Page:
Under the Illinois Motor Vehicle Code, there is a “statutory summary suspension” of a motorist’s license if he or she is arrested for a DUI and either “fails” a breath, blood or urine test or refuses testing. 625 ILCS 5/11-501.1.
The motorist can petition the court to “rescind” the suspension.
My copy of Black’s law dictionary defines “rescission” as “to abrogate, annul, … to declare …void in its inception and to put an end to it as though it was never there.”
So you would think that if a court “rescinds” your statutory summary suspension, it is as if it never happened. That’s what “rescind” means, right? Because by definition, its retroactive!
So what happens if a suspended motorist (who may feel that the suspension was illegal and will be thrown out by a judge) chooses to ignore the suspension and drives, only to get caught and charged with driving while suspended — but later is vindicated when the suspension is “rescinded”?
In a 1997 case, People v. Focia, 287 Ill.App. 3d 767, 679 N.E. 2d 121, 223 Ill.Dec. 177 (Ill. App. 3, 1997) , the Third Appellate District of Illinois held that the word “rescission” has a different meaning than its normal meaning in the DUI context. Basically, the court interpreted the word “rescission” to mean “termination” when applied to DUI cases. This was because the court felt that the purpose of the summary suspension law was to get accused drunk drivers off the roads. If the court ruled that a rescission absolved a person of a driving while suspended, it would only encourage people to continue to drive after their suspension began, in anticipation of a rescission. Therefore, the court said, the driver must wait until a judge “rescinded” the suspension before driving again.
To my way of thinking, this was a classic example of “judicial activism” because the court was making its own policy determinations (that accused drunk drivers should not be driving until a court clears them) instead of simply reading the words of a statute and giving them their ordinary meaning. After all, the legislature is presumably knew what they were doing when they chose to use the word “rescind” instead of “overturn” or “terminate.”
But this ridiculous court opinion, giving the word “rescind” a special new meaning only when it comes to DUI cases, has been the law in Illinois for the past 15 years.
Since I don’t practice in the Third Appellate District, I have, from time to time, filed “Motion(s) to Dismiss” asking courts to ignore the Focia decision as unwise. Occasionally, these motions have resulted in a reduced sentence, but never an actual dismissal.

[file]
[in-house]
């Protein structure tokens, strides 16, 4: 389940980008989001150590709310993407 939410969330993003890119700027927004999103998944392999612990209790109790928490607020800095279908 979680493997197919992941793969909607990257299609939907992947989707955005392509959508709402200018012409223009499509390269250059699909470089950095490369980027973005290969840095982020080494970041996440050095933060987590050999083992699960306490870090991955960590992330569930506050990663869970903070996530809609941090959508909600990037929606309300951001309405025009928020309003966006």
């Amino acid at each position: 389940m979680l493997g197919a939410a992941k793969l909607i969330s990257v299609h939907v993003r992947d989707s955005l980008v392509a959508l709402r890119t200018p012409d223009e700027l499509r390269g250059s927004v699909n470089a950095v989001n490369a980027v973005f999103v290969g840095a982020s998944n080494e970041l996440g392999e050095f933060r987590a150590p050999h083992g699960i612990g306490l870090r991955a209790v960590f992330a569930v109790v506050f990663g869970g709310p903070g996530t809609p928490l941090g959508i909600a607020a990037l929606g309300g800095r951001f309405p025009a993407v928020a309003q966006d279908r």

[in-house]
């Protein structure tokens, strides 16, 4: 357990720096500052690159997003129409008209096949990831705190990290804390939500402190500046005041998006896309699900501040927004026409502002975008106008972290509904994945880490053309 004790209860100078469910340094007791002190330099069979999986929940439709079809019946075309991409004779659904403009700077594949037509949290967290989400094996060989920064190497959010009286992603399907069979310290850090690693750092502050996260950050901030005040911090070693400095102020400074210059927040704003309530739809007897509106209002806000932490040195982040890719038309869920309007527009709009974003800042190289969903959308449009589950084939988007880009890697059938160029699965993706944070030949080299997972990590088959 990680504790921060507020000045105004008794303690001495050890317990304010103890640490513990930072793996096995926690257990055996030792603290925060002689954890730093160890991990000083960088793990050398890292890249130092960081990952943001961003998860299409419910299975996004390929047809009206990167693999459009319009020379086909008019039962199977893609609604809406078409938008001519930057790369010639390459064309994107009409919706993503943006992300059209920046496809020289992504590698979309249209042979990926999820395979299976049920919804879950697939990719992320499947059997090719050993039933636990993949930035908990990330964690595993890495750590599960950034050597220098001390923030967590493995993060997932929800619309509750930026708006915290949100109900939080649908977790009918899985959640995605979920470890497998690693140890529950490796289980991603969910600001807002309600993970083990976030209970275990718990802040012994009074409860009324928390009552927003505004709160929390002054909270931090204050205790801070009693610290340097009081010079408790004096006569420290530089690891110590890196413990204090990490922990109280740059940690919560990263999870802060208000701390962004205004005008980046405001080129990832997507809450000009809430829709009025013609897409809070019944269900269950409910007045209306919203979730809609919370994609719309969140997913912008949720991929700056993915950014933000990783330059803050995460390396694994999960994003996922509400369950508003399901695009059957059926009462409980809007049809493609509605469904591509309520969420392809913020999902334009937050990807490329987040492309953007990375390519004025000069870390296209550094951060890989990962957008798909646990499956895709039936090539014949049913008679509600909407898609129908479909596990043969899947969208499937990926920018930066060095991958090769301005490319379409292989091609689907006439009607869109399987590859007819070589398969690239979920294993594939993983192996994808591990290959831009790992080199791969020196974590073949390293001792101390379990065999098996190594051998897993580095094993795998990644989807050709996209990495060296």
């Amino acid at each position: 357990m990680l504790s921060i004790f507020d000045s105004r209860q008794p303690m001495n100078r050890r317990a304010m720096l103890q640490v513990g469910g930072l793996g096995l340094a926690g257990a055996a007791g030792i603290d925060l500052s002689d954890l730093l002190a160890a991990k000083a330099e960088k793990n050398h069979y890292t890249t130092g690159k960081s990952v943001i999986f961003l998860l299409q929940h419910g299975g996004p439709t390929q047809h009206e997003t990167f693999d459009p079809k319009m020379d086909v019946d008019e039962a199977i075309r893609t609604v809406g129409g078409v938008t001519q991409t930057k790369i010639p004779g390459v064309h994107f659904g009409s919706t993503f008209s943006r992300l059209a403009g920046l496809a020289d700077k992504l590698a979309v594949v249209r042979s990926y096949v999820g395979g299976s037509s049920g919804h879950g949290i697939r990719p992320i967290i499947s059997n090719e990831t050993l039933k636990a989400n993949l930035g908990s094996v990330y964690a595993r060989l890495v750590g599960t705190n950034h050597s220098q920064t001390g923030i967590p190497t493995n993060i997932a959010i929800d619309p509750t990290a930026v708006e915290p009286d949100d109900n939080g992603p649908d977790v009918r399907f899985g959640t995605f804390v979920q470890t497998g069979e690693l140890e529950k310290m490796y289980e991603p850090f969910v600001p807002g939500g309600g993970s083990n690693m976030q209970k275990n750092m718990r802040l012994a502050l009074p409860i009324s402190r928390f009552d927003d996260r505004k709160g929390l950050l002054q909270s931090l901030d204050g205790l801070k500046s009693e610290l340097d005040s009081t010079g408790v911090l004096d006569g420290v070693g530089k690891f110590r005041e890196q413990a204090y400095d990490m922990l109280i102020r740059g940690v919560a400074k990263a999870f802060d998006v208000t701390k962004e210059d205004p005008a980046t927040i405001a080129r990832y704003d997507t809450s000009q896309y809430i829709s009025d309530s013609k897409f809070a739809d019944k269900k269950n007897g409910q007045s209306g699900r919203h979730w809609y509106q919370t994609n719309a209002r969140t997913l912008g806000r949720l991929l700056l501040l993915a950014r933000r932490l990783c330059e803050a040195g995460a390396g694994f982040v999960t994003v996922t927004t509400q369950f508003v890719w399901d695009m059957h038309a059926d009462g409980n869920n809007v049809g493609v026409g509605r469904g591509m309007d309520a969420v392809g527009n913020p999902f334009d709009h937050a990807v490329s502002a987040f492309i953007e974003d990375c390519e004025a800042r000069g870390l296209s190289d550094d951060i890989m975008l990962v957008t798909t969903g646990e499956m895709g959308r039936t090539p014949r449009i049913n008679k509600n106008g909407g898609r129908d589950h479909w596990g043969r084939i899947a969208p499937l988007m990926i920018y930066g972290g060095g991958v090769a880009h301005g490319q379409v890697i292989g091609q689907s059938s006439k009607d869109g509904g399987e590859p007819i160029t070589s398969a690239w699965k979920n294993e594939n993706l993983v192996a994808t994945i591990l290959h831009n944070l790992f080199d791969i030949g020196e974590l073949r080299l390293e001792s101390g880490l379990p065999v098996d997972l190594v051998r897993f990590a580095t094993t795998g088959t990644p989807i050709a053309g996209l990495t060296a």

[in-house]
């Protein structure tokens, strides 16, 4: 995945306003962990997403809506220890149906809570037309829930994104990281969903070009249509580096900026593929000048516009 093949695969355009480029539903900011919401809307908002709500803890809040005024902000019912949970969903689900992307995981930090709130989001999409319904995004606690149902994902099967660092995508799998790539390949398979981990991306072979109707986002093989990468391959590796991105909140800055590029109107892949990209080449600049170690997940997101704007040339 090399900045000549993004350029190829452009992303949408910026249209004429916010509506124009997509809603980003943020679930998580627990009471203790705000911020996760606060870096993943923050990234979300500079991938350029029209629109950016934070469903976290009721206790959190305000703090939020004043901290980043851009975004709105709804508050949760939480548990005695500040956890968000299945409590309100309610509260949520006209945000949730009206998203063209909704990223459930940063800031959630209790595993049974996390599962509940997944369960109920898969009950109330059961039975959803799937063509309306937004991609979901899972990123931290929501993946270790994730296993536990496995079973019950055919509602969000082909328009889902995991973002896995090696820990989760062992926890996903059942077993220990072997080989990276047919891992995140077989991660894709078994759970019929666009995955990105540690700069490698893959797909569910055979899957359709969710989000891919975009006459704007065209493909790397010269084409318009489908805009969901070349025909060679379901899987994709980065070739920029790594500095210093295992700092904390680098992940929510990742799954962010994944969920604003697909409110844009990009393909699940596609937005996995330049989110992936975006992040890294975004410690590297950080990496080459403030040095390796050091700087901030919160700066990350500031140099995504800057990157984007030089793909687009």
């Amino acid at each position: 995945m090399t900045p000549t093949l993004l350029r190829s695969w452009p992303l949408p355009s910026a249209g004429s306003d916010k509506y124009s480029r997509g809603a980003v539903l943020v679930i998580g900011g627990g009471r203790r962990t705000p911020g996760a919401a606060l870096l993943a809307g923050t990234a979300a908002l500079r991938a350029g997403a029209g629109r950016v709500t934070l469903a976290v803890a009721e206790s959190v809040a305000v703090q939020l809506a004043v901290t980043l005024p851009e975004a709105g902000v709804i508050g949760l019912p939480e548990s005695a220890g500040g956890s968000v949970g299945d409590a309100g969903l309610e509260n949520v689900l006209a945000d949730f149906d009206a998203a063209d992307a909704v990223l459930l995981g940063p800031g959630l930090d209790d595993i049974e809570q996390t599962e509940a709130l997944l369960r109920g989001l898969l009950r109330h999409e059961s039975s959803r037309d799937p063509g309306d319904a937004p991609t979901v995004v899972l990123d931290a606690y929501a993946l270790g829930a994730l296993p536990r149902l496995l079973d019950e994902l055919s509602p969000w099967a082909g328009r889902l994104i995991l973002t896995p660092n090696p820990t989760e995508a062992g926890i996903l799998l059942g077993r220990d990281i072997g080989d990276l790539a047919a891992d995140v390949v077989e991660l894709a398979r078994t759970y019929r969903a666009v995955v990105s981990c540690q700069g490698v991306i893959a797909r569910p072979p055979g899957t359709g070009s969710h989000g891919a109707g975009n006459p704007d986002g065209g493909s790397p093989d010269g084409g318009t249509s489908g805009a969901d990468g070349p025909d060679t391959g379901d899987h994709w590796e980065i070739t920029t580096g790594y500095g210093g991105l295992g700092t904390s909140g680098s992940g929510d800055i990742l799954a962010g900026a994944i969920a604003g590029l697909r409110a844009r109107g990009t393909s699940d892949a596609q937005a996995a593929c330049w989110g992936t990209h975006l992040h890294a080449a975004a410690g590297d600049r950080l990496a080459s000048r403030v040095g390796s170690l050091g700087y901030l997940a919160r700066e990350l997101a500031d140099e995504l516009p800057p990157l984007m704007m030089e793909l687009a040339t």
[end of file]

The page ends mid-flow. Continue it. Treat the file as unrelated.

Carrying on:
Until today, anyway. The Fifth Appellate District released a contradictory opinion in People v. David K. Elliott, 2012 IL App (5th) 100584, essentially adopting the common sense proposition (and traditional rule of statutory interpretation) that the words of a statute will be given their ordinary meaning. Hence, a “rescission” means that the suspension never happened.
Yes, all the court did was apply a commonsense reading of the words of the statute to come to the correct decision.
Am I surprised? You bet.
This has been a classic example of what DUI defense attorneys often call the “DUI exception to _____” (fill in the blank with constitution, logic, fairness or whatever else may apply). DUI has become such a hot button issue that courts regularly ignore all legal precedents and common sense to come to an anti-drunk driving ruling. So I am pleasantly surprised when a court is willing to come to the correct decision even if it means that the justices might be labeled “soft on DUI.”
What does this mean to drivers in the Chicago area? Cook, Lake or DuPage are in the First and Second Appellate Districts, so in this case, since there are conflicting decisions from other Districts, trial judges are to apply the most recent opinion.
However, the legal fiction that “rescind” has a special meaning in DUI cases will continue to apply in the Third District, at least for now until another Appellate District or the Illinois Supreme Court rules on the issue.
Here is a map of the Illinois Appellate Districts: